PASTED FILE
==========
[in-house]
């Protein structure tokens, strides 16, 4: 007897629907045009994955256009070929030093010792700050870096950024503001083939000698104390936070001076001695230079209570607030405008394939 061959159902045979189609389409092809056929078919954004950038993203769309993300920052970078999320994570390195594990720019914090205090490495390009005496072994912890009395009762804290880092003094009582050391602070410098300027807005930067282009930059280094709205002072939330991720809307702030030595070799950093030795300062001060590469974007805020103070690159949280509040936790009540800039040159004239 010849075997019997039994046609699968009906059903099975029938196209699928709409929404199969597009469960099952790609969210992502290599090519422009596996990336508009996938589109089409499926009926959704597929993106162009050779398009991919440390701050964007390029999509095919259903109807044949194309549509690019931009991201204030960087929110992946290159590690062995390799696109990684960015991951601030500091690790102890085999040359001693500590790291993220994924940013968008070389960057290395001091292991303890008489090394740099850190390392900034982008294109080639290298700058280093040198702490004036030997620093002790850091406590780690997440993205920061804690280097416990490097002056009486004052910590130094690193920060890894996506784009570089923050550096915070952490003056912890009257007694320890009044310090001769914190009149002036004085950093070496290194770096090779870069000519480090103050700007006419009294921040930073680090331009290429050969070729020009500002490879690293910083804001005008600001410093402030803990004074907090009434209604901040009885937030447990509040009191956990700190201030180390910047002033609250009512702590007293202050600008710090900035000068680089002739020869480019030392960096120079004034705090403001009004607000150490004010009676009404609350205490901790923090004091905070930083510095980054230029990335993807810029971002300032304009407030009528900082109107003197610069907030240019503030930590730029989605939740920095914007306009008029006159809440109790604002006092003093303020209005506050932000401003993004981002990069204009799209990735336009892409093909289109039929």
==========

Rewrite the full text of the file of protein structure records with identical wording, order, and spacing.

[in-house]
């Protein structure tokens, strides 16, 4: 007897629907045009994955256009070929030093010792700050870096950024503001083939000698104390936070001076001695230079209570607030405008394939 061959159902045979189609389409092809056929078919954004950038993203769309993300920052970078999320994570390195594990720019914090205090490495390009005496072994912890009395009762804290880092003094009582050391602070410098300027807005930067282009930059280094709205002072939330991720809307702030030595070799950093030795300062001060590469974007805020103070690159949280509040936790009540800039040159004239 010849075997019997039994046609699968009906059903099975029938196209699928709409929404199969597009469960099952790609969210992502290599090519422009596996990336508009996938589109089409499926009926959704597929993106162009050779398009991919440390701050964007390029999509095919259903109807044949194309549509690019931009991201204030960087929110992946290159590690062995390799696109990684960015991951601030500091690790102890085999040359001693500590790291993220994924940013968008070389960057290395001091292991303890008489090394740099850190390392900034982008294109080639290298700058280093040198702490004036030997620093002790850091406590780690997440993205920061804690280097416990490097002056009486004052910590130094690193920060890894996506784009570089923050550096915070952490003056912890009257007694320890009044310090001769914190009149002036004085950093070496290194770096090779870069000519480090103050700007006419009294921040930073680090331009290429050969070729020009500002490879690293910083804001005008600001410093402030803990004074907090009434209604901040009885937030447990509040009191956990700190201030180390910047002033609250009512702590007293202050600008710090900035000068680089002739020869480019030392960096120079004034705090403001009004607000150490004010009676009404609350205490901790923090004091905070930083510095980054230029990335993807810029971002300032304009407030009528900082109107003197610069907030240019503030930590730029989605939740920095914007306009008029006159809440109790604002006092003093303020209005506050932000401003993004981002990069204009799209990735336009892409093909289109039929």